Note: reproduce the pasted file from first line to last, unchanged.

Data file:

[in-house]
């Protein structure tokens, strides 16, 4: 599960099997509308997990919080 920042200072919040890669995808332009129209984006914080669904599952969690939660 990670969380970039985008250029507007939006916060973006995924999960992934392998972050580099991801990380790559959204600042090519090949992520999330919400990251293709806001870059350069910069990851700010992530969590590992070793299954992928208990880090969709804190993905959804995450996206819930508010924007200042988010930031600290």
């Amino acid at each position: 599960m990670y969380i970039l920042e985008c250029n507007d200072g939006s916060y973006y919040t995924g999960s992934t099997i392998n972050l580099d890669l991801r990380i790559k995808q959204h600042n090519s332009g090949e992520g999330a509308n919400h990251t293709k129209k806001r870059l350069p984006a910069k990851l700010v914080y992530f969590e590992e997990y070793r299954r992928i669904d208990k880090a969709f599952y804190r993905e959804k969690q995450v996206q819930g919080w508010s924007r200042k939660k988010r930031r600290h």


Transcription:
[in-house]
């Protein structure tokens, strides 16, 4: 599960099997509308997990919080 920042200072919040890669995808332009129209984006914080669904599952969690939660 990670969380970039985008250029507007939006916060973006995924999960992934392998972050580099991801990380790559959204600042090519090949992520999330919400990251293709806001870059350069910069990851700010992530969590590992070793299954992928208990880090969709804190993905959804995450996206819930508010924007200042988010930031600290």
């Amino acid at each position: 599960m990670y969380i970039l920042e985008c250029n507007d200072g939006s916060y973006y919040t995924g999960s992934t099997i392998n972050l580099d890669l991801r990380i790559k995808q959204h600042n090519s332009g090949e992520g999330a509308n919400h990251t293709k129209k806001r870059l350069p984006a910069k990851l700010v914080y992530f969590e590992e997990y070793r299954r992928i669904d208990k880090a969709f599952y804190r993905e959804k969690q995450v996206q819930g919080w508010s924007r200042k939660k988010r930031r600290h």